by Andy SmithPosted on

Brandi Milne’s pop-surrealist, acrylic paintings are both sweet and strange, each a peek into the artist’s modern-day and childhood influences. A new body of work “Once Upon a Quiet Kingdom,” is collected in a show at Corey Helford Gallery in Los Angeles, which kicked off on Saturday. This is her fourth solo exhibition.

by Andy SmithPosted on

Josh Keyes further pushes his signature “eco-surrealism” with a new collection of acrylic paintings under the title “Implosion.” The new show at Thinkspace Gallery takes us to a post-human time, a bleak reality in which the natural world goes on despite the chaos we wreaked upon it. In this world, human artifacts and even animals are adorned with graffiti, our final communication with a planet we put in peril.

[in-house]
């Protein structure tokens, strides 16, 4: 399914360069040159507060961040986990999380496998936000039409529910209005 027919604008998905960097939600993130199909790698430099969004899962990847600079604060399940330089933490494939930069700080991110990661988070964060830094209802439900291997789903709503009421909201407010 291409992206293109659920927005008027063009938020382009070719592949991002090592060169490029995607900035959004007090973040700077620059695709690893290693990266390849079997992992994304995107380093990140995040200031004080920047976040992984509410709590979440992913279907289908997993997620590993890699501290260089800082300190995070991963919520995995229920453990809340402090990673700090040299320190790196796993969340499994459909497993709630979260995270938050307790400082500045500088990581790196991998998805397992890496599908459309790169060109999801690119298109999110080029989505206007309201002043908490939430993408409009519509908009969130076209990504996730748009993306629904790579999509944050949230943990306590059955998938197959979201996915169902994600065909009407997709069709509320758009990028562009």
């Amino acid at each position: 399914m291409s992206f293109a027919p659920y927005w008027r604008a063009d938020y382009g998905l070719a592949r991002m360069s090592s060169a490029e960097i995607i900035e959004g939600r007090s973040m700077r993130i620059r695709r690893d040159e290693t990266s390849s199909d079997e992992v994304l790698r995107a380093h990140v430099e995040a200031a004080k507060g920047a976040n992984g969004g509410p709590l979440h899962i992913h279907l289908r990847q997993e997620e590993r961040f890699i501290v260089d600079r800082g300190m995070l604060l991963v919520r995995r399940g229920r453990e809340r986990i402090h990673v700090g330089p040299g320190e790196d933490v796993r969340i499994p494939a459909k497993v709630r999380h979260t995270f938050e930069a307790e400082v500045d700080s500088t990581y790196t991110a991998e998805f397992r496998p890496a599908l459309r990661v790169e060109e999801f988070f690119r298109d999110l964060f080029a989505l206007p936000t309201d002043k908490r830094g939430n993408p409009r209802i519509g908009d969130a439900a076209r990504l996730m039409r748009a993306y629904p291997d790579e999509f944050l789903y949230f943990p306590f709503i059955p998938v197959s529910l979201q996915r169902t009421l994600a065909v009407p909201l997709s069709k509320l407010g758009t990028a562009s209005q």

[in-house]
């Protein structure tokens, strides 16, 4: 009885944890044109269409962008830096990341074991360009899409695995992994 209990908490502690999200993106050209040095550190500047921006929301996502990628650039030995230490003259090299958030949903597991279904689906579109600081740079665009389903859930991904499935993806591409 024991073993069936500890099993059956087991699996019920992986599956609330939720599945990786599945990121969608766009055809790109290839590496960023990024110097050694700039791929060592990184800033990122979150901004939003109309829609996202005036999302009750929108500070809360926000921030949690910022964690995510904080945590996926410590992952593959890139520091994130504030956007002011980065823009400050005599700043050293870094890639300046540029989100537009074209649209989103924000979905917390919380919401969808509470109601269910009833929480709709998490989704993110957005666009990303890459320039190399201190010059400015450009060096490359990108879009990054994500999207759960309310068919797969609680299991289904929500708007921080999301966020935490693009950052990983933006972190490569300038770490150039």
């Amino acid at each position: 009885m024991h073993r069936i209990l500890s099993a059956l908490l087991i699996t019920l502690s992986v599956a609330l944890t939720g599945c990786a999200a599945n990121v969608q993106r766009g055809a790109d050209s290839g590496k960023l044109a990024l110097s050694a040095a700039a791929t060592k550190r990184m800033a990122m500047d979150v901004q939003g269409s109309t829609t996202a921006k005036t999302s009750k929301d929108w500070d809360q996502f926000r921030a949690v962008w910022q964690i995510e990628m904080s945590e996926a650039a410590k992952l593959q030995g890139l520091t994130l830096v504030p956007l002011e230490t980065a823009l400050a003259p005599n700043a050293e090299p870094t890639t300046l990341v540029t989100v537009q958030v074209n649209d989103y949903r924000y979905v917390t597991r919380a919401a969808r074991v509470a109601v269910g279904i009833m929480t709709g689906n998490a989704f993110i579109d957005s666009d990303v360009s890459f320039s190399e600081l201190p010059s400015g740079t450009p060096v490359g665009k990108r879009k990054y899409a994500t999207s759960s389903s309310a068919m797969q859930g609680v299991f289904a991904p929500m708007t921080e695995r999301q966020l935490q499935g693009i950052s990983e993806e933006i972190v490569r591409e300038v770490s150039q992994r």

by Andy SmithPosted on

Calgary-born, Los Angeles-based artist/graphic designer Geoff McFetridge deconstructs everyday images and reimagines them in simpler, yet captivating studies. He uses elements of logo design and commercial inspiration to create these acrylic paintings. McFetridge was last mentioned on HiFructose.com here.

by Andy SmithPosted on

James Jean’s fantastical acrylic paintings and digital works are absorbing, even if viewers aren’t offered a specific storyline for each work. In his latest works, the artist packs even more abstraction, hues, and icons into these tales. Often, his paintings offer surreal interplay between humans and the animal world. Jean was last featured on HiFructose.com here.

by Andy SmithPosted on

João Ruas, a painter based in São Paulo, Brazil, crafts ghostly, surreal scenes that blend mythology, warfare, and nature. Even his most peaceful works carry a mystery and sense of recent danger. In a new show at Jonathan Levine Gallery, titled “Geist,” the artist evolves these themes and process. The show kicks off May 13 and runs through June 10.

by Andy SmithPosted on

Huang Po Hsun’s vibrant, bombastic paintings move between the familiar and the utterly otherworldly. These works, primarily acrylic on canvas, can feel like underwater carnivals or bubbling abstractions. The artist seems to be retrofitting icons from our world into his own flamboyant dreams.